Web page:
Edinburgh student flats: Protest held at Canonmills over controversial Eyre Place development
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Residents fighting plans for a student accommodation development on their doorstep have staged a protest at the proposed site.
Local people living around Eyre Place at Canonmills say the planned six-storey block containing 142 studio flats on the former Jewson's builder's yard at 72-74 Eyre Place and Eyre Place Lane would overshadow neighbouring properties, block out sunlight and look directly into the flats opposite. They also claim it would be the fourth new-build student housing development within a one-mile radius. And they argue the site is more appropriate for affordable homes.
At the protest on Saturday morning, residents carried placards saying “Overshadowed, overlooked, overdeveloped” and “Stop this daylight robbery”. They were joined by two Lothian MSPs – Tory Miles Briggs and Labour’s Foysol Choudhury – as well as councillors for the area. Council planning officials recommended granting permission for the development, but the planning committee agreed to hold a hearing into the proposals. However, the developers then lodged an appeal with the Scottish Government, which takes the decision out of the council’s hands. A government planning reporter is expected to make a final decision, granting or refusing planning permission, by May 10.
Mother-of-two Hannah Edwards, one of the residents leading the protest, said: “One of the biggest fears is just the sheer height and density of the building they're proposing in this really constrained site. We're going to go from having open outlooks to a six-storey building, taller than the tenements on both sides.” She said the small community garden whih residents created together during Covid would fall victim to the development. “It’s a great place for kids to play and we had a little jubilee party there, but that’ll just be gone, completely overshadowed, with no sunlight at all.”
And she said existing flats like hers would be overlooked by the new block. “They're also having roof terraces all the way round and on the fifth floor a big open terrace attached to a communal dining room, so privacy is going to be like a goldfish bowl – 142 students being able to look directly into our flats from a really close proximity. It's just the wrong development on the wrong site."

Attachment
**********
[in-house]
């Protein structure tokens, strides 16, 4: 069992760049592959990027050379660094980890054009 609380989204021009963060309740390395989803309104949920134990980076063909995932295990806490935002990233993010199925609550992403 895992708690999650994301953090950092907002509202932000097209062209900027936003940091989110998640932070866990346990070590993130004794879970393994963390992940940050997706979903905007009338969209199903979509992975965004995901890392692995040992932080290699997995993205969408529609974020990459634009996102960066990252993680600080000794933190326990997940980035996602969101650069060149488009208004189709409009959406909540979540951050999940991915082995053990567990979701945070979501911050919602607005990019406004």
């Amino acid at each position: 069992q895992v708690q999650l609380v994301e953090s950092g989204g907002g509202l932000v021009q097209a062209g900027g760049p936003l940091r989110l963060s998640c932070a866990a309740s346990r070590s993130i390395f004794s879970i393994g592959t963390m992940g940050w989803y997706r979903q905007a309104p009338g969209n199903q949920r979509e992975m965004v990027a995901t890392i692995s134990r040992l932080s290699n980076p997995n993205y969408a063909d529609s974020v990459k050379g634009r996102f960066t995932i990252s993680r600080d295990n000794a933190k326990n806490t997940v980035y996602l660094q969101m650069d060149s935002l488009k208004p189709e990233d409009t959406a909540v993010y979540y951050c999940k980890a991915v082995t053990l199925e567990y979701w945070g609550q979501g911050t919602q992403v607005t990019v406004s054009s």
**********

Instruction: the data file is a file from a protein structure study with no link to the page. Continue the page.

Another resident, Irene Kernan, said: “This is a really strong community. We've got residents of all ages – families, retired people, working people and students. It is a really nice community area. The fact that a large student building is going to be dropped in the middle of this community seems really inappropriate. We have real concerns about its use during festival time, for example, because it will be short lets; we have concerns about traffic and access; and we just feel there is an opportunity to develop a site like this more in keeping with the 20-minute city aspirations and to be aware of the local community's wellbeing.”
Mr Briggs, said: "Today's demonstration shows the extent of local feeling against this development. The scale of the proposed development is out of keeping with the current neighbourhood and would be inappropriate. Decision makers have dismissed the opinion of local residents so far, but cannot continue to do so. There is cross party support that this development should not go ahead as planned. I have previously called on a moratorium to building student accommodation in Edinburgh and this proposed development is an example of why."
The developers, CA Ventures, originally proposed 210 student flats for the site, but reduced the number to 142 and added nine townhouses following objections from residents. But the revised plans still attracted 398 objections compared with 25 supportive comments.